# Clustering and Classification methods for Biologists

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### Intended Learning Outcomes

At the end of this section students should be able to complete the following tasks.

• Recognise when discriminant analysis is a suitable classifier.
• Explain the structure of a discriminant function.
• Interpret class differences using the structure matrix.
• Interpret the accuracy of an analysis and recognise any limitations to the accuracy.
• Decide how many predictors should be used.

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### Background

A common biological problem is identifying the features responsible for splitting a set of observations into two or more groups. For example, we may wish to distinguish between

• insecticide resistant and susceptible individuals;
• active vs inactive molecules;
• disease prone vs normal people.

If there is information about individuals (cases), obtained from a number a variables, it is reasonable to ask if these variables can be used to define groups and/or predict the group to which an individual belongs. Discriminant analysis and logistic regression are two methods that achieve these aims.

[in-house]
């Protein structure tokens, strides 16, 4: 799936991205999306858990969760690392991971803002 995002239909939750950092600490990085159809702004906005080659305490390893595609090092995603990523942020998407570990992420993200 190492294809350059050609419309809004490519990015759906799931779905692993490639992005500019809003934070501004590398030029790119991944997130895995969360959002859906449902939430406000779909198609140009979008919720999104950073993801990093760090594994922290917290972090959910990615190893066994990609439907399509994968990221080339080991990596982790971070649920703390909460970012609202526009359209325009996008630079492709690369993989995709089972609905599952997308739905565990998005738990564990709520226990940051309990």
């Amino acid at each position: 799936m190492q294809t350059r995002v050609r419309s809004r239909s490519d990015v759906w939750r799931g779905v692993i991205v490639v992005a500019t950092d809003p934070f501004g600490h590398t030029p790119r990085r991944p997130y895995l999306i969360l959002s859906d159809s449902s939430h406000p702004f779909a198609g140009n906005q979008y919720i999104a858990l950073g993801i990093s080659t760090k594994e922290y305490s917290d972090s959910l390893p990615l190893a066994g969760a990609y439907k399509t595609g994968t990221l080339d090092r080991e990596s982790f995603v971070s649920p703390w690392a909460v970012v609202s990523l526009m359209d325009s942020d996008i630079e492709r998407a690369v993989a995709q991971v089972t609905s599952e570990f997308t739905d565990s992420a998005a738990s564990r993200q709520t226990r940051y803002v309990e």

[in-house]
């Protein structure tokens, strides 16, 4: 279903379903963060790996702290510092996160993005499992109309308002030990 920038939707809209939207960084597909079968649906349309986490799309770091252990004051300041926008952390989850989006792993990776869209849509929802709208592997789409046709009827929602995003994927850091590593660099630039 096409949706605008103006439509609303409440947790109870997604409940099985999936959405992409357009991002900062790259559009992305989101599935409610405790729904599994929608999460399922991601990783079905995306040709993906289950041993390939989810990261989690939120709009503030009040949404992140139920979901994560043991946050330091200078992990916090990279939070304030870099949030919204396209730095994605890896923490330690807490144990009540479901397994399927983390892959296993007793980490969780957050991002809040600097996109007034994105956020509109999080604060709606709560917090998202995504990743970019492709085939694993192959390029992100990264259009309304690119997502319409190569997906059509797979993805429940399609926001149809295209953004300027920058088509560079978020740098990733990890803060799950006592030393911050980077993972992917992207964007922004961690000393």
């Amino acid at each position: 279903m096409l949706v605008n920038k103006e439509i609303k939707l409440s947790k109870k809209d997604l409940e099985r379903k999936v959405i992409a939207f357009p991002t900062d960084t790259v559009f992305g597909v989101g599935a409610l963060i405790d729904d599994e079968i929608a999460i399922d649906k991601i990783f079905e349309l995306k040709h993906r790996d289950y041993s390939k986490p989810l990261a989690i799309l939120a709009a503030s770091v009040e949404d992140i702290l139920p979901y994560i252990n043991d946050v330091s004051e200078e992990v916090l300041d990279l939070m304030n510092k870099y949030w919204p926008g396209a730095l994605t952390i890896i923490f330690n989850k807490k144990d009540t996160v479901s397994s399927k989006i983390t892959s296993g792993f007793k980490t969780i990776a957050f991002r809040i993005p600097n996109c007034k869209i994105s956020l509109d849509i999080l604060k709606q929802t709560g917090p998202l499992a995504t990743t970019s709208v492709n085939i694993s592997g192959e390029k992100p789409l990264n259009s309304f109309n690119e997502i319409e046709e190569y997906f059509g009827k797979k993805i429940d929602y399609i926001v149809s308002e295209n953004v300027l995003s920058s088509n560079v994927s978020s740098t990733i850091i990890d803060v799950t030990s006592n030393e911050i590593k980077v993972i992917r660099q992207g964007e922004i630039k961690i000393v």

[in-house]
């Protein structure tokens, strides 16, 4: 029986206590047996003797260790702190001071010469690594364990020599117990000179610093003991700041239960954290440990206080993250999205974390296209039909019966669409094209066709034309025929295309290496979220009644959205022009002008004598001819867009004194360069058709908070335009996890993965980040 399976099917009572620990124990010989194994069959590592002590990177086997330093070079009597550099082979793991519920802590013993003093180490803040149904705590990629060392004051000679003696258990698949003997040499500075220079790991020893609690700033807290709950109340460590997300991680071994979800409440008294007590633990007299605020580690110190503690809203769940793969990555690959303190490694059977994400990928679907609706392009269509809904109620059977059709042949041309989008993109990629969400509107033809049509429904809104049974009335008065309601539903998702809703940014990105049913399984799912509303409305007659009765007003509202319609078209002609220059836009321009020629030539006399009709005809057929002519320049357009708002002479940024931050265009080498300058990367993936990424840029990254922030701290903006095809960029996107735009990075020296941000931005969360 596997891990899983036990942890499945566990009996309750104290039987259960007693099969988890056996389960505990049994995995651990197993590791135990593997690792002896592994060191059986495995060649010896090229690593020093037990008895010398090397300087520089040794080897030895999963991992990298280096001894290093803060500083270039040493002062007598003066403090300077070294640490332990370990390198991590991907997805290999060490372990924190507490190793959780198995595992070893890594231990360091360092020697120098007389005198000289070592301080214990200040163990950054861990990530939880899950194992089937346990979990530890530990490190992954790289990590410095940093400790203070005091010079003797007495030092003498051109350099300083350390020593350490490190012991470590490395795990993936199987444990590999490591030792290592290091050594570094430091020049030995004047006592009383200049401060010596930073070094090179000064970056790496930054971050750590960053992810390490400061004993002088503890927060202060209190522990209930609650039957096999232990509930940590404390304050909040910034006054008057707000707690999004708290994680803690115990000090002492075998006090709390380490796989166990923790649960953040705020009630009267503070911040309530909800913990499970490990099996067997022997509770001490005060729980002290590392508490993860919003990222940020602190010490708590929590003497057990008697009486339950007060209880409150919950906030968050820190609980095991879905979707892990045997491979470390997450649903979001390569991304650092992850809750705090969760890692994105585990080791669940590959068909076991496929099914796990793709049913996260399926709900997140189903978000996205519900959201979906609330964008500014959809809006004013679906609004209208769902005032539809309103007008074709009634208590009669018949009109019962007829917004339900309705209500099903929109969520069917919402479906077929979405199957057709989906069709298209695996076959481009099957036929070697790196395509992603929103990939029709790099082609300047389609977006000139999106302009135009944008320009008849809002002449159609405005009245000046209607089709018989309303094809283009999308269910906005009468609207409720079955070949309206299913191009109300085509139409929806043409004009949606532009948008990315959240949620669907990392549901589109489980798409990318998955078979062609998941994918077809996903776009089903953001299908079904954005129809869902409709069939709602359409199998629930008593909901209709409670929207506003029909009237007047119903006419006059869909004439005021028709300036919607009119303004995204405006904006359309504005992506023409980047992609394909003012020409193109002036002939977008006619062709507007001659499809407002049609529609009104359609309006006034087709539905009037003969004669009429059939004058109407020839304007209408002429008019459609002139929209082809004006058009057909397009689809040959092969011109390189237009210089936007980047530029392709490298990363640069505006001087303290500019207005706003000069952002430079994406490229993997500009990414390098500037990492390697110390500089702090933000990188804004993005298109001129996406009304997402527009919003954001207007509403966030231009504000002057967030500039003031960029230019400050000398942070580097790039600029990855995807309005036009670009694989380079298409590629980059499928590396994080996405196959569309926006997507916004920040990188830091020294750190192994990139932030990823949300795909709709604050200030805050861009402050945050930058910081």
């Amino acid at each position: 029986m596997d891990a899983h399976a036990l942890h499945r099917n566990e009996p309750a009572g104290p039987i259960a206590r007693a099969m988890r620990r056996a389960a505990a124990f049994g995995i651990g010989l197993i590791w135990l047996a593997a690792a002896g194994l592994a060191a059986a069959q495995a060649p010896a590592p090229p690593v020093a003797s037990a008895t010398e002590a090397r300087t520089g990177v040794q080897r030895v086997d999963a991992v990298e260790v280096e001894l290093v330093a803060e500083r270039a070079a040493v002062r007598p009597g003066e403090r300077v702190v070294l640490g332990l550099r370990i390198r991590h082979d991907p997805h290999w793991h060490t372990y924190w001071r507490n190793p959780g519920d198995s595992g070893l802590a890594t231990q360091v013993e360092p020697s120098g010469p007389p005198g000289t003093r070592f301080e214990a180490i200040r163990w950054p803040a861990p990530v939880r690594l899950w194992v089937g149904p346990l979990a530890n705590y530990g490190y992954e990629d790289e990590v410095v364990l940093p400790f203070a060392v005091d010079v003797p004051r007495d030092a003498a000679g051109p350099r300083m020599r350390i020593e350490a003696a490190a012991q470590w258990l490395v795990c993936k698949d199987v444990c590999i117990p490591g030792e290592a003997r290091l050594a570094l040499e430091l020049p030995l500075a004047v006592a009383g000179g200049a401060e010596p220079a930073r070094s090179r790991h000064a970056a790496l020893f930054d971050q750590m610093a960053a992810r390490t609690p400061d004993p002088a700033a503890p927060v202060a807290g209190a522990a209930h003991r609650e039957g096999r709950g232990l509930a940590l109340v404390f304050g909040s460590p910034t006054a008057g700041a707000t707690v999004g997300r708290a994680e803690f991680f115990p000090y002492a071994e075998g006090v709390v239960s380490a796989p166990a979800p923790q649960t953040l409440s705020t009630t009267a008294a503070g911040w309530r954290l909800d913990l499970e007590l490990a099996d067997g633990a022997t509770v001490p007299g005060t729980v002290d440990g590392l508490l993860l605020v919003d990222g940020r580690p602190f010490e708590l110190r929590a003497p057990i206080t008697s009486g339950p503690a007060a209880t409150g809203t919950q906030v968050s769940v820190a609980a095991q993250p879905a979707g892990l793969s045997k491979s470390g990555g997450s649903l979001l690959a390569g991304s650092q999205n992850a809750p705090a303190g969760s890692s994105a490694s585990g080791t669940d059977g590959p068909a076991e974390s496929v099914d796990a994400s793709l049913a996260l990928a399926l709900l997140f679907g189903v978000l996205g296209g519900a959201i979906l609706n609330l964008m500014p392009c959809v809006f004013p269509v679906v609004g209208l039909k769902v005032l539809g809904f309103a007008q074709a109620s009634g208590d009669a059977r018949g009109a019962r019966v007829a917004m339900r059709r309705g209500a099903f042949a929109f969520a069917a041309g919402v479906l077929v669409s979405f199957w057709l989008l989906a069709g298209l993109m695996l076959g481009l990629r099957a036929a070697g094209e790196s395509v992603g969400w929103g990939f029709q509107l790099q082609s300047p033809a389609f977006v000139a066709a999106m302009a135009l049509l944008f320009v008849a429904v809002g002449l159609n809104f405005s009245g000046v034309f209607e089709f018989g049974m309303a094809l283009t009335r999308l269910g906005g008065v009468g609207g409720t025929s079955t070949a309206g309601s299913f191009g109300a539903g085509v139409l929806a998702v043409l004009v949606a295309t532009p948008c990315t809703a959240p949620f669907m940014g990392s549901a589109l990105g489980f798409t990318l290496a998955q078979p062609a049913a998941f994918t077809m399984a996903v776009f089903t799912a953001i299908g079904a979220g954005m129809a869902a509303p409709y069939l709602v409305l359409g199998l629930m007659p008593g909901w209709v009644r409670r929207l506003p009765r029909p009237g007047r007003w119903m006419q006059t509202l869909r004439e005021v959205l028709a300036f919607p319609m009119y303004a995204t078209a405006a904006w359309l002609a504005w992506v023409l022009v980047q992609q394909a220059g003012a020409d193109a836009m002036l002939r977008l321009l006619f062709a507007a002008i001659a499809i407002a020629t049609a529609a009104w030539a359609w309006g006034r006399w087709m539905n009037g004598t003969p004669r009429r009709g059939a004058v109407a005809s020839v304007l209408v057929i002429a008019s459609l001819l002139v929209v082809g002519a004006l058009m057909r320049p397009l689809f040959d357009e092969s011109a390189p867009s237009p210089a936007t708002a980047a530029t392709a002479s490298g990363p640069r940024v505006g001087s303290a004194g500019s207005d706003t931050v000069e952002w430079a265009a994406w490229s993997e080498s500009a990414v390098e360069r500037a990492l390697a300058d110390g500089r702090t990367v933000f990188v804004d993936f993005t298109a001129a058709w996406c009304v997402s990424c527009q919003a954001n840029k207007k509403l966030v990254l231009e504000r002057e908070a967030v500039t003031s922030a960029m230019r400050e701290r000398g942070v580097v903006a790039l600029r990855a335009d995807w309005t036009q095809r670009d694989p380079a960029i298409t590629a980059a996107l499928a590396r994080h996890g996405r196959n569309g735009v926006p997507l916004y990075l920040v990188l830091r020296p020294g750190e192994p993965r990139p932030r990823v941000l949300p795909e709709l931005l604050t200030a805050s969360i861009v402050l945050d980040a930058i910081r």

Discriminant analysis is one of the simplest and most widely used classification methods. It was widely used in biology, but became less popular when a number of papers, particularly in ecological journals, questioned its validity for most analyses and suggested that logistic regression was a better alternative. However, in empirical tests discriminant analysis often emerges as one of the better classifiers.

Discriminant analysis works by creating a new variable which is a combination of the original predictors. This is done in such a way that the differences between the predefined groups, with respect to the new variable, are maximized. The most comprehensive text dealing with all aspects of discriminant analysis is Huberty's (1989) book. Note that group membership must be known before using Discriminant Analysis.

In summary:

• Discriminant Analysis is used to distinguish between two or more predefined 'groups'.
• The analysis identifies those variables that contribute most to the differences between groups.
• It is also possible to use Discriminant Analysis as a classification technique that can be used to place an unknown case into one of the groups.
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### Resources

Huberty, C. J. 1994. Applied discriminant analysis. Wiley.

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